Testimony in a recent trial established that a possible link between talcum powder use for feminine hygiene and an increased risk of ovarian cancer is something that Johnson & Johnson has known for decades, yet it has intentionally refused to warn consumers about the risk. A large number of internal company documents produced at trial show that the company knew about the risk, yet decided against warning women.
Dr. Daniel W. Cramer, head of the Obstetrics and Gynecology Epidemiology Center at Brigham and Women’s Hospital in Boston, has been warning Johnson & Johnson of the link between Baby Powder and ovarian cancer for years. His request for the company to add a warning label to its talcum powder products has been ignored for years. The Cancer Prevention Coalition has asked the CEO of Johnson & Johnson to pull talc products from the market or at the very least to warn women who use the products of the risk of ovarian cancer in 1990s.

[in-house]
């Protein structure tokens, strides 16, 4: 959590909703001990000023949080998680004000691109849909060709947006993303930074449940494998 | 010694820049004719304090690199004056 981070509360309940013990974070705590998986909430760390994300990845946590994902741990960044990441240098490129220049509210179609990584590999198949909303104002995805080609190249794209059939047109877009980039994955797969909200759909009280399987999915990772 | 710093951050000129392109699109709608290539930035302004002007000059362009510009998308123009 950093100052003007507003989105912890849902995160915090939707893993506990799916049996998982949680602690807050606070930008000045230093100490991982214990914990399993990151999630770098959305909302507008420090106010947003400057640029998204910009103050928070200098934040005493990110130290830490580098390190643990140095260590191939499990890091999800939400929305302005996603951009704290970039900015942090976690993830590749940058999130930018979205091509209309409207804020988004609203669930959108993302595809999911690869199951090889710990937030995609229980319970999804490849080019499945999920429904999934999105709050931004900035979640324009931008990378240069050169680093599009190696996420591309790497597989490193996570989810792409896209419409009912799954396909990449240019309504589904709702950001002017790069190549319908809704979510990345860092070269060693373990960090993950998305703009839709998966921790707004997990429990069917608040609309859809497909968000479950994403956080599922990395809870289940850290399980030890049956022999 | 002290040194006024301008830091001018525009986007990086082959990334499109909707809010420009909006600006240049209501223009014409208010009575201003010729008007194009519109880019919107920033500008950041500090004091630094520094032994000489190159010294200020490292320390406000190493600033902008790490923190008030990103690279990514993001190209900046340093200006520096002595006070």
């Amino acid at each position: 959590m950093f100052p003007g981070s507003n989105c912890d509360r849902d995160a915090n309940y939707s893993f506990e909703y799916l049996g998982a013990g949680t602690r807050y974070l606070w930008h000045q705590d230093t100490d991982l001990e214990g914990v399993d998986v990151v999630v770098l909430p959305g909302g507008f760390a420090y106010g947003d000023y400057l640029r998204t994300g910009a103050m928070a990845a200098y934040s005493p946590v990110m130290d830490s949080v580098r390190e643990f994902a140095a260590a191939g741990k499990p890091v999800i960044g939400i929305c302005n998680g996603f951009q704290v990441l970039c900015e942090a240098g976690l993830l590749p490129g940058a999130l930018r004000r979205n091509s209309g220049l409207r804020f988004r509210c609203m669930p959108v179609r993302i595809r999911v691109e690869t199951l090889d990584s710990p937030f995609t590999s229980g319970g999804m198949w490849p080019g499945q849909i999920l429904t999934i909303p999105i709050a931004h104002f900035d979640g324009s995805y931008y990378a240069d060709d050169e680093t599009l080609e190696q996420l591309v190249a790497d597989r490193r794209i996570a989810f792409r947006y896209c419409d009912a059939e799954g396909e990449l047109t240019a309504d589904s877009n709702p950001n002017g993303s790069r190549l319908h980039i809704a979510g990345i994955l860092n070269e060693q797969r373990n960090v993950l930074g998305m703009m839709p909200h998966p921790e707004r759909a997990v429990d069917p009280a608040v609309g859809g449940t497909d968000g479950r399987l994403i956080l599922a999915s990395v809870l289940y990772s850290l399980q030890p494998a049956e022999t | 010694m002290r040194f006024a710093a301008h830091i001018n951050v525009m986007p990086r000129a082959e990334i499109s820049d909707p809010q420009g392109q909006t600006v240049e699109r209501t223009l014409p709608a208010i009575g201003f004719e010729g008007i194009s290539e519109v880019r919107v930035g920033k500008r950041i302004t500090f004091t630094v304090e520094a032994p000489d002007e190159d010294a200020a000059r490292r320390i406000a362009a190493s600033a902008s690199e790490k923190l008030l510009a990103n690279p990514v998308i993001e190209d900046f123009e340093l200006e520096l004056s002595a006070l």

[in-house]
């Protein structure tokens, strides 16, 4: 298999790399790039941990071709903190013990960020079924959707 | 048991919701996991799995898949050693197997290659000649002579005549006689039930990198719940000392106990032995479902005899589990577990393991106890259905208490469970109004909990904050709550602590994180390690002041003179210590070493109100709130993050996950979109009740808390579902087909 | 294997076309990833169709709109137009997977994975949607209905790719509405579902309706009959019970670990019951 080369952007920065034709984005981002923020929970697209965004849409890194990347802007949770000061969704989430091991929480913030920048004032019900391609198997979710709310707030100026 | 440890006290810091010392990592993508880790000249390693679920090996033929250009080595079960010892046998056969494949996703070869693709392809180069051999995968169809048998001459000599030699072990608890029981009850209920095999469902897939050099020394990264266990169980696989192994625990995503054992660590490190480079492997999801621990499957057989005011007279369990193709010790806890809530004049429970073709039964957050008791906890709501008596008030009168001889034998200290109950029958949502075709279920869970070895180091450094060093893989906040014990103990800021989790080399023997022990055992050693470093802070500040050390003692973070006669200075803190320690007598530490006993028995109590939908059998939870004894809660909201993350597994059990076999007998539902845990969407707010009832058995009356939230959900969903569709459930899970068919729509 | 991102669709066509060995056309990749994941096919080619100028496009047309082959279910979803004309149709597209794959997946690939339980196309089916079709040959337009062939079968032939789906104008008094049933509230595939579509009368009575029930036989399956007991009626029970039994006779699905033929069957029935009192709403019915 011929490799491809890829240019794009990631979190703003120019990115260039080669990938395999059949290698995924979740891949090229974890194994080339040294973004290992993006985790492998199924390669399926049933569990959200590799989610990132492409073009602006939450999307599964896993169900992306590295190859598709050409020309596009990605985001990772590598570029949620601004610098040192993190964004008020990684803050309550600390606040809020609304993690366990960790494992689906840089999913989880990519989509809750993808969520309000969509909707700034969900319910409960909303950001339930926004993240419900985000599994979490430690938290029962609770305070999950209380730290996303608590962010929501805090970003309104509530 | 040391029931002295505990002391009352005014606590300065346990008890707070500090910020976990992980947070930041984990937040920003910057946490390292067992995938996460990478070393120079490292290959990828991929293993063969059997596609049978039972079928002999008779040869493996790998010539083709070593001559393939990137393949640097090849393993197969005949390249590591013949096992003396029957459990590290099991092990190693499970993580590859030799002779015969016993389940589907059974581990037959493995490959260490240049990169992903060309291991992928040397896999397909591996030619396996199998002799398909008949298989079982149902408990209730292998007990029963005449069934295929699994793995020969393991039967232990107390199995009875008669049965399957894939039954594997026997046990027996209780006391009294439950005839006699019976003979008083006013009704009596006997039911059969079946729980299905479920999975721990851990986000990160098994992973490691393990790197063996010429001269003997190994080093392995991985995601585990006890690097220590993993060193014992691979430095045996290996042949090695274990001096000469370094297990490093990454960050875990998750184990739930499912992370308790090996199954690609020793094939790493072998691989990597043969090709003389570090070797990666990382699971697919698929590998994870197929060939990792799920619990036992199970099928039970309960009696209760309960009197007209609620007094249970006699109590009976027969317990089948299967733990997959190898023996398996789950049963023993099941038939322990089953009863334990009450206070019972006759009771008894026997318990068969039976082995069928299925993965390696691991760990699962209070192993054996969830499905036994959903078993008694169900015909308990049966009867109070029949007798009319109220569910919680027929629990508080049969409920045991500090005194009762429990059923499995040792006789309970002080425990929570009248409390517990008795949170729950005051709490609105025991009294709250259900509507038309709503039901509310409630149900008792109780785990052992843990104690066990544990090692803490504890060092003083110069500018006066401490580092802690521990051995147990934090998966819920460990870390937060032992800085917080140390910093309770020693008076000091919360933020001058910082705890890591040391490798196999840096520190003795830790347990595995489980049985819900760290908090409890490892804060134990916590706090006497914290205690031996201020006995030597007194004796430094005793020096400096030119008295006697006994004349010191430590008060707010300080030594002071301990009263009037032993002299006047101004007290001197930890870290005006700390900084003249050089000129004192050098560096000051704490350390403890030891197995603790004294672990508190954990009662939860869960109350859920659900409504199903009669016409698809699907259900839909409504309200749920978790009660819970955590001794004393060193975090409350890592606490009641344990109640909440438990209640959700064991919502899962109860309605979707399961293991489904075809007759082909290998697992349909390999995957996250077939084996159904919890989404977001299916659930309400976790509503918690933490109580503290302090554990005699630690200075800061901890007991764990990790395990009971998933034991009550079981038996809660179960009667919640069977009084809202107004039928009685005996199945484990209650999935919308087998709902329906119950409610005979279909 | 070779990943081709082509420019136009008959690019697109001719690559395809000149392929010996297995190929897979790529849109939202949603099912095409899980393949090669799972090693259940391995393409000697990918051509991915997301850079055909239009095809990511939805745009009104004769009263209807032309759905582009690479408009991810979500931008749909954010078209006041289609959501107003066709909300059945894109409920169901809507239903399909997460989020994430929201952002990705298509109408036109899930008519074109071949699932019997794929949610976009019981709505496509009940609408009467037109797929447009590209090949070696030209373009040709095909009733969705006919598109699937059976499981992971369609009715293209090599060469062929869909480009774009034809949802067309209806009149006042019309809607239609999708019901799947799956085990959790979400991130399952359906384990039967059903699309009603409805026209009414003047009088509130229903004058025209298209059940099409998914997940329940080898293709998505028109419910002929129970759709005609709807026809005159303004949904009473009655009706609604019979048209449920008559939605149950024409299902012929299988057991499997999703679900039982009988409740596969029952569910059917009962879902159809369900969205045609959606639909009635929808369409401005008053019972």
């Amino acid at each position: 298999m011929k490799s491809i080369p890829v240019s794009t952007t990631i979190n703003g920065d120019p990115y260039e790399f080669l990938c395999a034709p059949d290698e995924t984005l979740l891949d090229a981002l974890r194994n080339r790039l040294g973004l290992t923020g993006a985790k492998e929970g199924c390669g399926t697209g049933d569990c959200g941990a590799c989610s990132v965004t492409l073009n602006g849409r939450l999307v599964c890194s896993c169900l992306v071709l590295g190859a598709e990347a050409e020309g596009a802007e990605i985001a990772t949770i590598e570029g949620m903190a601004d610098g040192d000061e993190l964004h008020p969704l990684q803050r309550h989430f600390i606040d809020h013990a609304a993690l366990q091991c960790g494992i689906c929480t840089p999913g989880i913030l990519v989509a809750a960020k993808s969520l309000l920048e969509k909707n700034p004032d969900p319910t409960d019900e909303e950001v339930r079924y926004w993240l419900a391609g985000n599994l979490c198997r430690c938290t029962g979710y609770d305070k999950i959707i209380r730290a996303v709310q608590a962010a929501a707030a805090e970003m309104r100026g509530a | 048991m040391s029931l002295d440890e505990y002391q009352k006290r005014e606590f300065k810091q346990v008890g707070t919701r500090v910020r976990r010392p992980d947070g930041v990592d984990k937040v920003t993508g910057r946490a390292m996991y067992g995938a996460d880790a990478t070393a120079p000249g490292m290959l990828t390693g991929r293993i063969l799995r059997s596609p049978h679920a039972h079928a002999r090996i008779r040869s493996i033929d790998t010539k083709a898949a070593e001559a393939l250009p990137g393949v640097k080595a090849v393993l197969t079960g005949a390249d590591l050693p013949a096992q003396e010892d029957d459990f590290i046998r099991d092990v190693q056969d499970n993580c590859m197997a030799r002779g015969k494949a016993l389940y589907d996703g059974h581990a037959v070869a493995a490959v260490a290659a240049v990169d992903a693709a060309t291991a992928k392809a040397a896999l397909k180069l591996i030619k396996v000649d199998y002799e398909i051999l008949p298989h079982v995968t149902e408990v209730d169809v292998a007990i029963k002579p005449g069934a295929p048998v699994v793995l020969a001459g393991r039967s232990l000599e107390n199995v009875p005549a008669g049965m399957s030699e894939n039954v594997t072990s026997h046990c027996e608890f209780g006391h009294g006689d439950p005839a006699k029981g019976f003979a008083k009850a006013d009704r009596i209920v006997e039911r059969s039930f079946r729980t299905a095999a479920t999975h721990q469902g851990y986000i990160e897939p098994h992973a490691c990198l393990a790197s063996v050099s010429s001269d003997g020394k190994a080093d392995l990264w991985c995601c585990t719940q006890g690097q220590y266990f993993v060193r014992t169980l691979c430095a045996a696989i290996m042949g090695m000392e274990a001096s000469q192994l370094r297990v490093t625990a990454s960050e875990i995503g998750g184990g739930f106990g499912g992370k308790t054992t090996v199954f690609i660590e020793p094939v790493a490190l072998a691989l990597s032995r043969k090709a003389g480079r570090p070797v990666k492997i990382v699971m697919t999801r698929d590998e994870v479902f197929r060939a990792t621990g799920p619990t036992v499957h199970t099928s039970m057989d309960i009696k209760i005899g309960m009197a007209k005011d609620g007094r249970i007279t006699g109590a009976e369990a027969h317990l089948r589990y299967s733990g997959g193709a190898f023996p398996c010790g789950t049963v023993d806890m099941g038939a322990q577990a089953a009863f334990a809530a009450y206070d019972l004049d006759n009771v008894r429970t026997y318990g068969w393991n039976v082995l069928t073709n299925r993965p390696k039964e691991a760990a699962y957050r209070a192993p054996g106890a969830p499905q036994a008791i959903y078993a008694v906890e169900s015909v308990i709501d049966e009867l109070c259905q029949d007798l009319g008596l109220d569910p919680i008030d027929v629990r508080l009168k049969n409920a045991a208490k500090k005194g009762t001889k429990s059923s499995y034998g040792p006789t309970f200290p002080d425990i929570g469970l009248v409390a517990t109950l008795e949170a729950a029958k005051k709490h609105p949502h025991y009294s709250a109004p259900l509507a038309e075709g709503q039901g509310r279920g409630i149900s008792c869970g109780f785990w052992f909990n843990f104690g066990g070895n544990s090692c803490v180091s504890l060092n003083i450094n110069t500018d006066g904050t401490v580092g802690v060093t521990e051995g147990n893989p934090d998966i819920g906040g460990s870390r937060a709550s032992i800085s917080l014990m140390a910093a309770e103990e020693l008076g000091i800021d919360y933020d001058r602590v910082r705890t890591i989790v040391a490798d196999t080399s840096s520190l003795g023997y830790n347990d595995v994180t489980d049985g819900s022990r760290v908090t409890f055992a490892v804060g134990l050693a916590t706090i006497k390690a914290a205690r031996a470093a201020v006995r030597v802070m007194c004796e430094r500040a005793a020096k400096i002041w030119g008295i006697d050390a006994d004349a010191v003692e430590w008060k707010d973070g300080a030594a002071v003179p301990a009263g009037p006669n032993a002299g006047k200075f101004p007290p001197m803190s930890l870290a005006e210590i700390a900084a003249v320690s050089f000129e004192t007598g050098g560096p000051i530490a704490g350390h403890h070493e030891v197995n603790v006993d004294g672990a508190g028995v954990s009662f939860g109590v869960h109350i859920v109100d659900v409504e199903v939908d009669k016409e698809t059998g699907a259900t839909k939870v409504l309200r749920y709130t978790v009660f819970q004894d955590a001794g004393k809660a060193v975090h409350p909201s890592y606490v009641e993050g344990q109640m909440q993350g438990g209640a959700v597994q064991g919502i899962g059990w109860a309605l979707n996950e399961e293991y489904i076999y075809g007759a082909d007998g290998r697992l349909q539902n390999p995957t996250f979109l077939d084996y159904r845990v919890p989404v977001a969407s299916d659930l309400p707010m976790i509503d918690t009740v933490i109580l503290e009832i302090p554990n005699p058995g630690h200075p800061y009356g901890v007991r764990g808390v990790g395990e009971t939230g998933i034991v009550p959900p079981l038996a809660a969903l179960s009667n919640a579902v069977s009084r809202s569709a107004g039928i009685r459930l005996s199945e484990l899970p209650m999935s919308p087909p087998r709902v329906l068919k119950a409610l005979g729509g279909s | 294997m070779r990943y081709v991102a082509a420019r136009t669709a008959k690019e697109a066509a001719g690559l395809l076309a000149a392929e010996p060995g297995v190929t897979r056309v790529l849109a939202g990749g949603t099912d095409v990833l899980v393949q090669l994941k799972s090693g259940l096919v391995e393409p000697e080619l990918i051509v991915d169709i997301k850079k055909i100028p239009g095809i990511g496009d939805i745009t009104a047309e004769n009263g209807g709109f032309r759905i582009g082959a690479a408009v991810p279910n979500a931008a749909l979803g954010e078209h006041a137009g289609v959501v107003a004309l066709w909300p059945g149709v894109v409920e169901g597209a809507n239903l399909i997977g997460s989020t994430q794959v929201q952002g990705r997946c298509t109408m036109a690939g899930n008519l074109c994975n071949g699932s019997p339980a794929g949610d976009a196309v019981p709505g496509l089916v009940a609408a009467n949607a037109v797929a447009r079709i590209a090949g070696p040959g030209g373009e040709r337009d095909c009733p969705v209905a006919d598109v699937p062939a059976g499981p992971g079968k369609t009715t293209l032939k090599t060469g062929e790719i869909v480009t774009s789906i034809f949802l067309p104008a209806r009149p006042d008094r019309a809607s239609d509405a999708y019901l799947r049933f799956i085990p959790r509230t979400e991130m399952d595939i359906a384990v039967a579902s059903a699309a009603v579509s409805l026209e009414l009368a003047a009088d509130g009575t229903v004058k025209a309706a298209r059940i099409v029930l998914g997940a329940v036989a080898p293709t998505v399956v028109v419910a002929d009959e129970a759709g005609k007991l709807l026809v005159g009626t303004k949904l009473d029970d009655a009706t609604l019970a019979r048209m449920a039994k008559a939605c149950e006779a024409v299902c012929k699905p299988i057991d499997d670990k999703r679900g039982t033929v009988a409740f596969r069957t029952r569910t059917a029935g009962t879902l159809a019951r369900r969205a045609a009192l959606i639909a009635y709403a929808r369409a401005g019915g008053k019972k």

For more information about talcum powder and its link to ovarian cancer, contact attorney James Rogers at email@example.com, (206) 621-8525